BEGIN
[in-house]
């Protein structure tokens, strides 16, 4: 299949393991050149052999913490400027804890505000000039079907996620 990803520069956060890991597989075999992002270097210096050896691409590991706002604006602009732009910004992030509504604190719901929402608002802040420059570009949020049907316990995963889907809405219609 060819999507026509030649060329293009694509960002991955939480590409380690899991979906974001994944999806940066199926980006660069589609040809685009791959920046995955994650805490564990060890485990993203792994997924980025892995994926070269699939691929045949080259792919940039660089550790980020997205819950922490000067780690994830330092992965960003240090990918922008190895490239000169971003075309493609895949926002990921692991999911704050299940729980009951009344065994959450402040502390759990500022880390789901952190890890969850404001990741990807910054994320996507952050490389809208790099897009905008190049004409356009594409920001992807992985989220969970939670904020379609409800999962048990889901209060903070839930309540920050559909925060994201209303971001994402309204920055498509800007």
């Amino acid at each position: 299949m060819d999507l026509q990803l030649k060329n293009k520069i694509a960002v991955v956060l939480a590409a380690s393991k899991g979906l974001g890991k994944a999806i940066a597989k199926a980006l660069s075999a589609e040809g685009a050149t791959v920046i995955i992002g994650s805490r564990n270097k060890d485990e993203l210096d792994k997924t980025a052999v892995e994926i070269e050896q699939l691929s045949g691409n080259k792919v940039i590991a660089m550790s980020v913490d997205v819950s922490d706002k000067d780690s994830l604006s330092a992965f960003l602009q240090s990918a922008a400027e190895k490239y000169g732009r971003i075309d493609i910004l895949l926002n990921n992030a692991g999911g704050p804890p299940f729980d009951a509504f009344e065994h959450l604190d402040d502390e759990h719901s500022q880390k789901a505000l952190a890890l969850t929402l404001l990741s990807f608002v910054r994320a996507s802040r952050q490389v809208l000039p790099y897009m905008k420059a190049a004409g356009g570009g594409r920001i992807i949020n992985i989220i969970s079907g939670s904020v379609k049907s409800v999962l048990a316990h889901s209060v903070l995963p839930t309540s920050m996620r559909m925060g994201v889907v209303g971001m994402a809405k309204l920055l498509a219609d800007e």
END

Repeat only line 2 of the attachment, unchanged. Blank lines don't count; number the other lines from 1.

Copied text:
């Protein structure tokens, strides 16, 4: 299949393991050149052999913490400027804890505000000039079907996620 990803520069956060890991597989075999992002270097210096050896691409590991706002604006602009732009910004992030509504604190719901929402608002802040420059570009949020049907316990995963889907809405219609 060819999507026509030649060329293009694509960002991955939480590409380690899991979906974001994944999806940066199926980006660069589609040809685009791959920046995955994650805490564990060890485990993203792994997924980025892995994926070269699939691929045949080259792919940039660089550790980020997205819950922490000067780690994830330092992965960003240090990918922008190895490239000169971003075309493609895949926002990921692991999911704050299940729980009951009344065994959450402040502390759990500022880390789901952190890890969850404001990741990807910054994320996507952050490389809208790099897009905008190049004409356009594409920001992807992985989220969970939670904020379609409800999962048990889901209060903070839930309540920050559909925060994201209303971001994402309204920055498509800007």